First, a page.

Lag accelerating up hills, hissing A/C, and a serious oil leak

subaru
oil
legacy
outback
leaks
airconditioning

#1

I drive a 99 Subaru Legacy Outback, automatic transmission. I’ve owned the car for three years, and it had one owner before that. About three weeks after we purchased it (still under warranty, thank god), we had to have the transmission rebuilt because the car wouldn’t go forward when in Drive (I don’t remember what caused the problem).



Now we’ve moved across the country from MI to CO and I’ve noticed three things:



1) When I’m accelerating, especially up hills, the car lags at around 2200 rpms and then jumps to 3000 rpms before settling back to 2500 rpms. It used to accelerate much more smoothly, and I’m wondering if the change is just a function of the fact that we’re at a higher elevation with more hills, or if something’s wrong with the car. I’m hoping it’s not the transmission. That would suck.



2) I’ve noticed that the A/C is running warmer than it used to, and when it’s on there’s a metalic hissing noise which seems to be coming from the vents.



3) I know my car leaks some fluids, being 11 years old that’s sort of expected, and I thought it was mostly power steering fluid (which I check regularly), but yesterday when I was checking the power steering levels I also checked the oil, and the oil level was WAY down, despite the fact that I’ve still got 1,000 miles until my next recommended oil change. Should I put more oil in, or get an oil change early, or what?



Thank you for your help.



Megan


#2

Your oil needs to be maintained at the proper level at all times, otherwise engine damage could result. How low was it?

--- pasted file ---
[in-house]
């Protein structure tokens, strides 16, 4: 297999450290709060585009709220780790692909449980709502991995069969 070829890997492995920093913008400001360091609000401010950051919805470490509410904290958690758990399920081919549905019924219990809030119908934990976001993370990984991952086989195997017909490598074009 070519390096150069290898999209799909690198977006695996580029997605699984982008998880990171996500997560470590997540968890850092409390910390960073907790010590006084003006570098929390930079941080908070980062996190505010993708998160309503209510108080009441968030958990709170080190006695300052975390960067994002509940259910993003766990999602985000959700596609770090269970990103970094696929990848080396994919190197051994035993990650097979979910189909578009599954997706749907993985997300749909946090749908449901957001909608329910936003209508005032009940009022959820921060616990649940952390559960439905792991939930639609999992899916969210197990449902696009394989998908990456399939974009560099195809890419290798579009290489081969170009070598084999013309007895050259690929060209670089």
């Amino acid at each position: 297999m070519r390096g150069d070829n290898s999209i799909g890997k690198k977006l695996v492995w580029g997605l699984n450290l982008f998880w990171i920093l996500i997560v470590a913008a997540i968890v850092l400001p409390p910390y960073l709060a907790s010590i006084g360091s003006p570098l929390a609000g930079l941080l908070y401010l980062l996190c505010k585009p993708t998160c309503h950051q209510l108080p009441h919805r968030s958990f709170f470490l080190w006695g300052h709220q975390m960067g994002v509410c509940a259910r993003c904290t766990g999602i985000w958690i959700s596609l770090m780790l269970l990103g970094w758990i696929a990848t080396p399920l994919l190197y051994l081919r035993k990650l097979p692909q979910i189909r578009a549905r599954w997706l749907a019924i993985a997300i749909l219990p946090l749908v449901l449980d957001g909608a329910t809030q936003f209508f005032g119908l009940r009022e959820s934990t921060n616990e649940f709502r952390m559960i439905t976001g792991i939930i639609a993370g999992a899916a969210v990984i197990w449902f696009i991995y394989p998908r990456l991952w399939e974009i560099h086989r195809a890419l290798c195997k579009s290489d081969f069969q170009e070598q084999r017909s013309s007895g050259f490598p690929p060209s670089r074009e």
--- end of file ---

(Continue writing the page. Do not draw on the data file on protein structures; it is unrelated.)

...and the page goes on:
#3

About 1/4" above the bottom hole in the dip stick. The car was hot at the time, as I just turned it off.


#4

I’d try the simplest things first. If you’re in the higher-ups, an adjustment to gasoline/air mixture might be in order or even a tune-up. If your transmission is having difficulty changing gears that might need bands adjusted or tightened. A three year old trans. shouldn’t be toasted but if it was a “used” one, it could be problematic, especially if you towed anything to Colorado, cars, trailers, mothers in law, etc. Also check the fluid level. There’s a dip stick for that in the engine compartment. Use your owners manual on how to do that properly if you don’t already know.

The low oil is an easy fix. Add the proper amount to get it to the proper level and keep checking it frequently w/ the engine cold so the pan is full. If you’re burning oil, check your exhaust for (blue) smoke. Check for oil leaks when the car is sitting at night by putting clean newspaper under the engine compartment. See if you’ve got any puddles or drips in the A.M. especially near the filter or bottom of the engine oil pan. It might be leaking around a gasket. These things can be checked usually for free at a local service station or garage.

Older hoses tend to leak. Low or no fluid can toast the bearings and cause pump failure. See if you can spot leaks around the P.S. pump, clamps on hoses and hoses themselves may be cracked and worn. Trace the hoses to the pump cooler and look for leaks there as well. Pumps aren’t too pricey. To find a good mechanic near your new digs, use the “Find a Mechanic” feature on the home page of this site. Hope this helps.
Mark


#5

The transmission was a complete rebuild, which I’ve been told is better than used. I’m hopeful. :smiley: Didn’t tow anything anyway, but I’ll definitely have it checked out by a mechanic as soon as I find a job.

The last time I changed the oil, there were obvious signs of leakage all over the passenger side of the undercarriage, back to the front axle. My friend who was helping me said it was normal for the leaking fluid to splatter everywhere like that, but we couldn’t find any source of a leak.

I’ll have to get it checked out by a professional nearby; thanks for tips on what to check and how. I appreciate it.


#6

Did you wait a few minutes after turning of the engine to check the oil? This gives the oil time to drain back into the pan. I pull the dipstick out, wipe off the oil, and reinsert to get a proper reading. Get into the habit of checking the oil level on a regular basis and keep it topped off between oil changes.


#7

Yeah, I waited about five minutes after turning the engine off. I will definitely check the oil more often now that I know how much it leaks. Thank you.